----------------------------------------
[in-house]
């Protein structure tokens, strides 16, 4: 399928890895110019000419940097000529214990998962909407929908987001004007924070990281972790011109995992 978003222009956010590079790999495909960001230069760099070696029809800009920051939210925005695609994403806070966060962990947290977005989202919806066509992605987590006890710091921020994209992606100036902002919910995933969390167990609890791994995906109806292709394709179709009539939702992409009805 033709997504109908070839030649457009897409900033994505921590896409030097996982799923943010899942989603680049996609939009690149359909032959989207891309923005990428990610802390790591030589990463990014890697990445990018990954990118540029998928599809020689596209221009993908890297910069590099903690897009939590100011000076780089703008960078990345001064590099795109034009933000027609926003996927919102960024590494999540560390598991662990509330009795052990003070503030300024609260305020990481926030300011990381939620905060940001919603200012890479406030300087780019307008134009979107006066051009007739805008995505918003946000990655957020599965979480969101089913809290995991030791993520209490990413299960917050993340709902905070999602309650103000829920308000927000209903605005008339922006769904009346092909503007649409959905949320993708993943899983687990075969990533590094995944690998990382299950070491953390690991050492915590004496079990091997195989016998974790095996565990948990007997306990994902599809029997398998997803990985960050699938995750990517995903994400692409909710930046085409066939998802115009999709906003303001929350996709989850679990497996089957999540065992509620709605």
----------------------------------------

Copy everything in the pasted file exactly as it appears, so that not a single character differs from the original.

[in-house]
């Protein structure tokens, strides 16, 4: 399928890895110019000419940097000529214990998962909407929908987001004007924070990281972790011109995992 978003222009956010590079790999495909960001230069760099070696029809800009920051939210925005695609994403806070966060962990947290977005989202919806066509992605987590006890710091921020994209992606100036902002919910995933969390167990609890791994995906109806292709394709179709009539939702992409009805 033709997504109908070839030649457009897409900033994505921590896409030097996982799923943010899942989603680049996609939009690149359909032959989207891309923005990428990610802390790591030589990463990014890697990445990018990954990118540029998928599809020689596209221009993908890297910069590099903690897009939590100011000076780089703008960078990345001064590099795109034009933000027609926003996927919102960024590494999540560390598991662990509330009795052990003070503030300024609260305020990481926030300011990381939620905060940001919603200012890479406030300087780019307008134009979107006066051009007739805008995505918003946000990655957020599965979480969101089913809290995991030791993520209490990413299960917050993340709902905070999602309650103000829920308000927000209903605005008339922006769904009346092909503007649409959905949320993708993943899983687990075969990533590094995944690998990382299950070491953390690991050492915590004496079990091997195989016998974790095996565990948990007997306990994902599809029997398998997803990985960050699938995750990517995903994400692409909710930046085409066939998802115009999709906003303001929350996709989850679990497996089957999540065992509620709605």